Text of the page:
USA Net: Unified Semantic and Affordance
Representations for Robot Memory

Meta AI  




In order for robots to follow open-ended instructions like go open the brown cabinet over the sink, they require an understanding of both the scene geometry and the semantics of their environment. Robotic systems often handle these through separate pipelines, sometimes using very different representation spaces, which can be suboptimal when the two objectives conflict. In this work, we present USA Net, a simple method for constructing a world representation that encodes both the semantics and spatial affordances of a scene in a differentiable map. This allows us to build a gradient-based planner which can navigate to locations in the scene specified using open-ended vocabulary. We use this planner to consistently generate trajectories which are both shorter 5-10% shorter and 10-30% closer to our goal query in CLIP embedding space than paths from comparable grid-based planners which don't leverage gradient information. To our knowledge, this is the first end-to-end differentiable planner optimizes for both semantics and affordance in a single implicit map.

Bullet Points

  • Robots often want to navigate to a location in the world specified using open-ended vocabulary

  • A differentiable planner requires a representation of the world which encodes both affordance (so that it doesn't run into things) and semantics (so that it knows where to go to reach the goal)

  • We present a simple world representation which uses an MLP to map each coordinate in a scene to a semantic embedding and the distance to the nearest obstacle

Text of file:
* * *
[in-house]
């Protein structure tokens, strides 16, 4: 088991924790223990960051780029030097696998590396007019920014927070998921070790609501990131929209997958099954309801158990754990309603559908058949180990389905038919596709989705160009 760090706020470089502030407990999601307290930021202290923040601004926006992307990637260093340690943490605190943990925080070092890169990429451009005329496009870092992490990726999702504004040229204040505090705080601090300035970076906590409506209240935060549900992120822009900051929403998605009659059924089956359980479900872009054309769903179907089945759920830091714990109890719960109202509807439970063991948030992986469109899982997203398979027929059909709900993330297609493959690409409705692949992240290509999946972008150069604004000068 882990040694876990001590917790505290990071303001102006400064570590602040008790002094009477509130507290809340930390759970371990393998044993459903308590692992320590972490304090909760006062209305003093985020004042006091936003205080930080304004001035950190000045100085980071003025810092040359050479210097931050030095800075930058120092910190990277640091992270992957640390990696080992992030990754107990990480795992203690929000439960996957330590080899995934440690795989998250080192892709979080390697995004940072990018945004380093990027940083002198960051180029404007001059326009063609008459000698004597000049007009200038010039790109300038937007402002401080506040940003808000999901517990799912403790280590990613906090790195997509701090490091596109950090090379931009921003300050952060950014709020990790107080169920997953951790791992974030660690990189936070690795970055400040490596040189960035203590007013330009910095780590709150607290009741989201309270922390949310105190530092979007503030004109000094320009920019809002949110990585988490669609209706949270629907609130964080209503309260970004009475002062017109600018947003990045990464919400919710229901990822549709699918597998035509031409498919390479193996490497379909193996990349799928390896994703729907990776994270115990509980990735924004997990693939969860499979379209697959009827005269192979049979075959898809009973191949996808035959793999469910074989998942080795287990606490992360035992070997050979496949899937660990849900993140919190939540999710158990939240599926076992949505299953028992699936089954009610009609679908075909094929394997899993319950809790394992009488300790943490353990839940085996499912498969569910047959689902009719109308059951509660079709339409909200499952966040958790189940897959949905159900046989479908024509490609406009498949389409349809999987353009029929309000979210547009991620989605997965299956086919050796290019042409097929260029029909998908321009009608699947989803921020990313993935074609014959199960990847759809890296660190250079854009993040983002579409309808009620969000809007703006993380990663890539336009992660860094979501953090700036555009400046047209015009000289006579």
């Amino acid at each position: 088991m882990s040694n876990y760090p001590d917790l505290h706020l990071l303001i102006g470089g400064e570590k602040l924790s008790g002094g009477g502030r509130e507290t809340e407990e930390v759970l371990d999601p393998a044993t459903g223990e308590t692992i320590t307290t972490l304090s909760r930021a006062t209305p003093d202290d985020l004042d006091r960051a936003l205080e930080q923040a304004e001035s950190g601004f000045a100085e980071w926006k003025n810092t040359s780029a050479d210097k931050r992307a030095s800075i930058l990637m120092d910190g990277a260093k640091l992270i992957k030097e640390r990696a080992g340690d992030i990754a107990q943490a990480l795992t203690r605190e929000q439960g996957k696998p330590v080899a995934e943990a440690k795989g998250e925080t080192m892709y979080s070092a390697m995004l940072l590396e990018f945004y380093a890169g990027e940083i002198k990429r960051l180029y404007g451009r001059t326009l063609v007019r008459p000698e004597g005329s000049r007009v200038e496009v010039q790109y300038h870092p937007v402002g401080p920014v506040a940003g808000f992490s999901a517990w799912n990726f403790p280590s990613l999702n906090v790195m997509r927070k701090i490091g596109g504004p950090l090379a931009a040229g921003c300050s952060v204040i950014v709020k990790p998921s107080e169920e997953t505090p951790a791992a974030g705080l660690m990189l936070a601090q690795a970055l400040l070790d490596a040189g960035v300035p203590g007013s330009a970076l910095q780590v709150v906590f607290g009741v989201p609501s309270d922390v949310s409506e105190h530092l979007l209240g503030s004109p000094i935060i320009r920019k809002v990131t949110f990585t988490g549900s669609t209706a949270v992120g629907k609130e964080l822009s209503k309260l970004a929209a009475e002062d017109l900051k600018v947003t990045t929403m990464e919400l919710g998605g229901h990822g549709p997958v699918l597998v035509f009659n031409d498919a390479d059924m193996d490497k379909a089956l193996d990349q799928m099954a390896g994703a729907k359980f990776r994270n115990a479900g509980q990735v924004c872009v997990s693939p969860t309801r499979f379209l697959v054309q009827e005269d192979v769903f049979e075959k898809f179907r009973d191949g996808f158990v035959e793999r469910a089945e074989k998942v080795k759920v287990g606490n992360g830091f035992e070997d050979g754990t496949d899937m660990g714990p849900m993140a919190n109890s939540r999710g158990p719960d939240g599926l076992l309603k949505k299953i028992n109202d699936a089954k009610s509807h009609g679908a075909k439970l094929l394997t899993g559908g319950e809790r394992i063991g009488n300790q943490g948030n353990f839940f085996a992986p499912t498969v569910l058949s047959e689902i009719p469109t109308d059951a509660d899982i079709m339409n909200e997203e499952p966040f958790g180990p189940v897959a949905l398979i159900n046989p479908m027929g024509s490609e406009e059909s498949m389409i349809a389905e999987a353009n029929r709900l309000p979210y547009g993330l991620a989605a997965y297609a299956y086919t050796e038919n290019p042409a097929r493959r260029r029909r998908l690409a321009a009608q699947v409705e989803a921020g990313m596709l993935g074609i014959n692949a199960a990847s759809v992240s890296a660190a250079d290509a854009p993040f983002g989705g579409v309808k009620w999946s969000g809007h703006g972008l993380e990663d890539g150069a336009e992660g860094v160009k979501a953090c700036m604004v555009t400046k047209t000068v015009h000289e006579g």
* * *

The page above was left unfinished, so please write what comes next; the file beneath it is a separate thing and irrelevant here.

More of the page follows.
• This representation allows us to implement various planners on top of it, which we evaluate on a variety of scenes and goals

Model Architecture

We use a simple MLP to map each coordinate in a scene to a semantic embedding and the distance to the nearest obstacle. The semantic representation is the CLIP embedding of a random crop of the scene, centered at the nearest neighbor surface point to the given coordinate. The loss when supervising this embedding is weighted by the distance to the point. The affordance representation is the SDF value at the given coordinate. We adapt the ground truth SDF value to account for noise from our real-world depth sensor.

Model architecture

Path Lengths

The figures below show the path lengths of different planners navigating between two points using the affordance representation. Because the gradient-based planner operates in continous space it is able to achieve smoother and shorter paths than the grid-based planners. We compare with a baseline planner constructed on top of the occupancy map constructed from the raw point cloud.


If you have any questions, please feel free to reach out to Ben Bolte.